Discovering Russia Through Basketball

Three weeks ago, my father’s barber questioned why I would want to study in Russia. A Russian emigre, the barber said St. Petersburg and Moscow are beautiful cities. But they are also dangerous, especially for Americans who don’t speak Russian. He was very intent on making my father and myself believe that Russia was rotten to the core.

As a political science student, I was well aware of Russia’s hisotry of corruption during the past 20 years. Still, I wanted to go see it for my myself. And I did so obeying one of the first lessons any poli sci student learns: Never trust the words of an emigre.

Before arriving here in St. Petersburg, all I wanted to do was go out into the street on my own and talk to Russians, see the country through its everyday people. This did not take long. By the second day in St. Petersburg, I was already wandering the streets of Vasilyevsky Island, one of the many islands that make up this city, looking for adventure.

I found that adventure in a game of basketball.

Passing a local basketball court, I saw a young man teaching his younger brother how to play basketball. This seemed to not only be a chance to engage in conversation, but an opportunity for myself to participate in an activity with locals. Immediately I decided to go up and introduce myself.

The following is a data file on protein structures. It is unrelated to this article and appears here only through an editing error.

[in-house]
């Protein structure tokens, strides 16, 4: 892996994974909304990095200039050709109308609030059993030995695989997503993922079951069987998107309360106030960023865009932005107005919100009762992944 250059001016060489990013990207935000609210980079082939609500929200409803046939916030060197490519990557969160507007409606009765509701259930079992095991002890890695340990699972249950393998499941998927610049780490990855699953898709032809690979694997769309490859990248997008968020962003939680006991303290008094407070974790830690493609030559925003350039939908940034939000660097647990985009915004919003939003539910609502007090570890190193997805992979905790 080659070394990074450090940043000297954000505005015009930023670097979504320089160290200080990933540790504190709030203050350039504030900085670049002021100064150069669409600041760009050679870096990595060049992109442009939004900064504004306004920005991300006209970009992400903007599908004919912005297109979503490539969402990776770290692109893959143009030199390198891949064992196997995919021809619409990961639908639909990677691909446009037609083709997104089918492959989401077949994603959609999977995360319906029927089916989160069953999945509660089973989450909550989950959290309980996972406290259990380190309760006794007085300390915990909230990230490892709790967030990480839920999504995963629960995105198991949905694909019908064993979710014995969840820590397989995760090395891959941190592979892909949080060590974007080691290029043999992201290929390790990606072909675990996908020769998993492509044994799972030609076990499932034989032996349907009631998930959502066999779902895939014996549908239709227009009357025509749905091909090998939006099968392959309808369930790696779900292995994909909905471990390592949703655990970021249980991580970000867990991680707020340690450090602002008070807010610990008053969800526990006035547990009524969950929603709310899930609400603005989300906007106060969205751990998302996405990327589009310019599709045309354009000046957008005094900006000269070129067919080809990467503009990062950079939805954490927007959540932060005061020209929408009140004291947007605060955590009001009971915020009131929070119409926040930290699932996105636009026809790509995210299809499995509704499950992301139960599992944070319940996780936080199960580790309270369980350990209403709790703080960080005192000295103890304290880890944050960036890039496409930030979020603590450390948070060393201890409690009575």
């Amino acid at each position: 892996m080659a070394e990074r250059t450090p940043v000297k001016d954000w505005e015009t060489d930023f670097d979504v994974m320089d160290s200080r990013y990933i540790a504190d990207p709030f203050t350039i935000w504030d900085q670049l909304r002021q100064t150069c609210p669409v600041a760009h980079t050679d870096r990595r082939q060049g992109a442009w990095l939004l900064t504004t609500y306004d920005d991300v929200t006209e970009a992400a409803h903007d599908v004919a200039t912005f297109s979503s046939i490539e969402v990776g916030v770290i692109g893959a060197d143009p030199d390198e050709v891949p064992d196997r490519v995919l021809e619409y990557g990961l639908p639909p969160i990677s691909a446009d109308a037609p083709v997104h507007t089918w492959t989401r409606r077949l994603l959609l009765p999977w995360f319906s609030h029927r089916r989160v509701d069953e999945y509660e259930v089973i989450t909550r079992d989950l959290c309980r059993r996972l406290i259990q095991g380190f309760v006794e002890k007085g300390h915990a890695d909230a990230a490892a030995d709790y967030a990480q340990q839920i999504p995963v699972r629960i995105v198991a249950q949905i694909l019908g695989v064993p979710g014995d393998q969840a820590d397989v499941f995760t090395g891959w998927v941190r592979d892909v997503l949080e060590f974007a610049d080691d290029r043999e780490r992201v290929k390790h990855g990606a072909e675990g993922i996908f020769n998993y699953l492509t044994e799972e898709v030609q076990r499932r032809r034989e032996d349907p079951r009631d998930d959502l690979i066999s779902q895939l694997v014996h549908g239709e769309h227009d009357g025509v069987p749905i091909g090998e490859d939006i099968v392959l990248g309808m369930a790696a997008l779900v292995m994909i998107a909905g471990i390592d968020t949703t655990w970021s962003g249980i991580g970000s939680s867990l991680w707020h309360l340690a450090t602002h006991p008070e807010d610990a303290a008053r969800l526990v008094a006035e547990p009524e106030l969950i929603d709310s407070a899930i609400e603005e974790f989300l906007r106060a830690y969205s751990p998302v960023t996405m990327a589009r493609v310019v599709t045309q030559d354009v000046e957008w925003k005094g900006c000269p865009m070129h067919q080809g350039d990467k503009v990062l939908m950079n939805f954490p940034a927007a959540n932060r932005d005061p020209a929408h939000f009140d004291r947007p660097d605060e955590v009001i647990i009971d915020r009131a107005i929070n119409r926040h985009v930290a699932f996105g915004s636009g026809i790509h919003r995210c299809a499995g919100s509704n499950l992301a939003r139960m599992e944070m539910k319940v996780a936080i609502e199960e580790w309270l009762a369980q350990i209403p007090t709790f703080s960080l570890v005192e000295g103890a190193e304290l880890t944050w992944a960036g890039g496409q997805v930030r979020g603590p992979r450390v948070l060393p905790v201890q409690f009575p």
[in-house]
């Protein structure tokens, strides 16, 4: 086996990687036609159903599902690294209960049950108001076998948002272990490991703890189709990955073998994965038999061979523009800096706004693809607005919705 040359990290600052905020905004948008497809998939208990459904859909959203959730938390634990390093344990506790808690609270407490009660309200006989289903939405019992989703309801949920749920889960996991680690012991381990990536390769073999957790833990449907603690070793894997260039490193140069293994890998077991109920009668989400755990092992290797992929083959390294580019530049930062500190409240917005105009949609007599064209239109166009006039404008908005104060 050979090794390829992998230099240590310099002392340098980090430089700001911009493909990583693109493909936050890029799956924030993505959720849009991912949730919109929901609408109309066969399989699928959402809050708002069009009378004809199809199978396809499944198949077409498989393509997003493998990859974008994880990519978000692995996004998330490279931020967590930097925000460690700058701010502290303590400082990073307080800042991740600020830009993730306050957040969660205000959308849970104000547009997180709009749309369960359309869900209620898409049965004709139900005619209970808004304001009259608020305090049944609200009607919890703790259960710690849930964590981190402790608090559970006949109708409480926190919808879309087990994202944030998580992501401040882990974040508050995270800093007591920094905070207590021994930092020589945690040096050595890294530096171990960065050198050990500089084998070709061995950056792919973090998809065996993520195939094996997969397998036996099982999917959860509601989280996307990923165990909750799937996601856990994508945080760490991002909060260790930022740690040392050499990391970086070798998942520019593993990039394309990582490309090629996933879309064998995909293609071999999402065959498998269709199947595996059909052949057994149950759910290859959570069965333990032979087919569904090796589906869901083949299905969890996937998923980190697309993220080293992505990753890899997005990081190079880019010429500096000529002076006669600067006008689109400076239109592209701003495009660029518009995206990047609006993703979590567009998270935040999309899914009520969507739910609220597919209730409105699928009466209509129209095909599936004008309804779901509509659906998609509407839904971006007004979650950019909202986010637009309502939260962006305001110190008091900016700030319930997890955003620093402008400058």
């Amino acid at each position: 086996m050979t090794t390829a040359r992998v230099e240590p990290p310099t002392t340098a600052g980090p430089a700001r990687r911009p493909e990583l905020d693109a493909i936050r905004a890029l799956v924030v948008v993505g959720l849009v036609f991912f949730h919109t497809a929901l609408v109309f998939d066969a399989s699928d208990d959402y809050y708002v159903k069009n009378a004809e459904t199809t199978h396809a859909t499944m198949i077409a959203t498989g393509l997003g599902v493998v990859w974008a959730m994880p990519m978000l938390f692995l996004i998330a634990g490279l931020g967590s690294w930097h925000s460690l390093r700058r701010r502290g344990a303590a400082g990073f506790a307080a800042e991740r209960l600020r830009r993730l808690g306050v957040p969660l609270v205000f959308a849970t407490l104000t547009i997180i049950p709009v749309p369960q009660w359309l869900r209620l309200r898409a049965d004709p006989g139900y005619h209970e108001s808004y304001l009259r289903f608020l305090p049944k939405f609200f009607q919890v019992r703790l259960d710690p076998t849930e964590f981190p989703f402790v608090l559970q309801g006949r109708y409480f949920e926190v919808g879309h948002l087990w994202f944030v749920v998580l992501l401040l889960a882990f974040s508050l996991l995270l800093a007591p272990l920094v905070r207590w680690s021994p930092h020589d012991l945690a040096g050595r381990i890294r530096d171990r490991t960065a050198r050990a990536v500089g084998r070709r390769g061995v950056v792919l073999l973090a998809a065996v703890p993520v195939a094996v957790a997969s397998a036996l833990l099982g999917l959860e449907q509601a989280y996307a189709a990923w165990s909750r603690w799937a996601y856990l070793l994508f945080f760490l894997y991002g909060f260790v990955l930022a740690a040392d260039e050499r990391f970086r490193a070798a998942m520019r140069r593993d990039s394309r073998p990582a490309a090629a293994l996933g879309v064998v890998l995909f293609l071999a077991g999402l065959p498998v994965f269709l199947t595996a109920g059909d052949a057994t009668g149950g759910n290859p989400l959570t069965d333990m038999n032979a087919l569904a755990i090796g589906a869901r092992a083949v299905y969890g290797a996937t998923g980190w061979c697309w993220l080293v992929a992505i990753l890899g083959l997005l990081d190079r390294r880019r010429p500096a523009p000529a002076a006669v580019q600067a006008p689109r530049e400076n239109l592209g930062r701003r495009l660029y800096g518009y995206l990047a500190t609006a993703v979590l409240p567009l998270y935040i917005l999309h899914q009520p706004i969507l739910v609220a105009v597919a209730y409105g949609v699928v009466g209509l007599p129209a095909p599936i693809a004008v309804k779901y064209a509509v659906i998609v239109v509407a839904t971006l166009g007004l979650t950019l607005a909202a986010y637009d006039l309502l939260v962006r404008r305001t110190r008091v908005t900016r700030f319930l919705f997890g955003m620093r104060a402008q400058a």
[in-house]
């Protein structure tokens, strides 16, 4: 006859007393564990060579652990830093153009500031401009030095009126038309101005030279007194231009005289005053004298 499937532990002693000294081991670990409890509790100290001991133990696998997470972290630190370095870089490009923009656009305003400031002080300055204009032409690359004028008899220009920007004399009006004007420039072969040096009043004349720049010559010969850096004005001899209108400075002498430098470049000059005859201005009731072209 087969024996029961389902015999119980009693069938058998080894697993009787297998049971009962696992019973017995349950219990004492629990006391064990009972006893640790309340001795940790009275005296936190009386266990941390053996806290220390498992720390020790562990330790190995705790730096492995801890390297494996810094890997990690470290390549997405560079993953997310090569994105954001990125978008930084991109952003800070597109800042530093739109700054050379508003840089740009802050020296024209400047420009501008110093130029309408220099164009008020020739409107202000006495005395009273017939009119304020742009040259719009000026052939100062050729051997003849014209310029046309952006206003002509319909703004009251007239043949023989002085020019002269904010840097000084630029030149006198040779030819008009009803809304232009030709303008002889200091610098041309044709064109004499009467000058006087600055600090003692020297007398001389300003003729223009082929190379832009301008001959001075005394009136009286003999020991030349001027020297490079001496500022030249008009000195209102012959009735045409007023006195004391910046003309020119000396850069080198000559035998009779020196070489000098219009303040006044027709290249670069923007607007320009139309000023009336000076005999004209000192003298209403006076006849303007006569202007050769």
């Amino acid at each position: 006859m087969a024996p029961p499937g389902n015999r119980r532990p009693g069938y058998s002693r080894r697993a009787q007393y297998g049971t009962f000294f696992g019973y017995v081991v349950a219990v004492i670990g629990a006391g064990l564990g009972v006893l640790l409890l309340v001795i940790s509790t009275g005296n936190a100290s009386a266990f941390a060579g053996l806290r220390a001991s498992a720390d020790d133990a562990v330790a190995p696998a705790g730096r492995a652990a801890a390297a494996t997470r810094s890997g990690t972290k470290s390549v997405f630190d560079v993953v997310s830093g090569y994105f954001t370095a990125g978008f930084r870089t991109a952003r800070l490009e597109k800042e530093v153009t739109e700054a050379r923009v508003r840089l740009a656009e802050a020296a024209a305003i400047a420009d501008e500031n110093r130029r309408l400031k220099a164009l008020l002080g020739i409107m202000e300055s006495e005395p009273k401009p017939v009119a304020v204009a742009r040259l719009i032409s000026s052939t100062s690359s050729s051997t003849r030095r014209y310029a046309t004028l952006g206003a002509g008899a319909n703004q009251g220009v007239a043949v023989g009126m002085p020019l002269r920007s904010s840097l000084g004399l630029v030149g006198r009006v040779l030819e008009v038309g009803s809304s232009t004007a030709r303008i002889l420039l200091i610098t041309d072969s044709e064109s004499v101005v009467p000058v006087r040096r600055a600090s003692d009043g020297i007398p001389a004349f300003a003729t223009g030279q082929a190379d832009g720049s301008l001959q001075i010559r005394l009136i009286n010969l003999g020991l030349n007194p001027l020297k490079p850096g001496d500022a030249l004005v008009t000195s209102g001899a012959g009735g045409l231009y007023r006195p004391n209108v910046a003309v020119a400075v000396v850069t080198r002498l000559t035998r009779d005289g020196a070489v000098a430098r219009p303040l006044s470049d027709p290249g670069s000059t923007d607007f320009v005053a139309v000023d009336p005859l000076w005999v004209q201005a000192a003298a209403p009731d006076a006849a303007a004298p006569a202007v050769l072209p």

The young man was named Alex, and he was an 18-year-old student from Kemerovo, a city of 500,000 in southwestern Siberia.

Alex is currently studying law at St. Petersburg State University, where Russian President Dmitry Medvedev and Prime Minister Vladimir Putin received their law degrees.

Alex taught me a game that’s name happens to be my lucky number. Called 33, the game consists of players taking turns and receiving three points for every basket they make. The first to score thirty three wins. The is not as easy as it sounds. Players must shoot from wherever the ball landed from his opponent’s previous shot.

As we played 33, Alex and I discussed contemporary Russian politics. Unlike other Russians I had talked you, Alex actually was supportive of Putin and Medvedev. “Medvedev is intelligent man and Putin is strong.” When I asked if the Russia’s current leadership were good for Russia, Alex responded, “They hold Russia,” meaning they prevent the country from descending back into the chaos of the 1990s.

Despite his support of Putin, Alex was very aware of the problems confronting Russia. When asked if he believes Russia is democratic, Alex said, “Russia has democracy, but has many different problems in many different Oblasts.” Oblasts are regions organized into a politcal entity, such as an American state, that are ethnically Russian.

Alex recognizes that there is strong corruption at all levels of public and private life. However, this does not crush his optimism that his country will improve. “I believe in the future, Russia become better,” said the future lawyer from Siberia.

Alex and I shared a similar vision of our own own futures. Both of us would like to become attorneys and eventually serve in government. Maybe one day we will meet again on opposite sides of a negotiating table. And maybe, by that time, his country will be become the better Russia he envisions.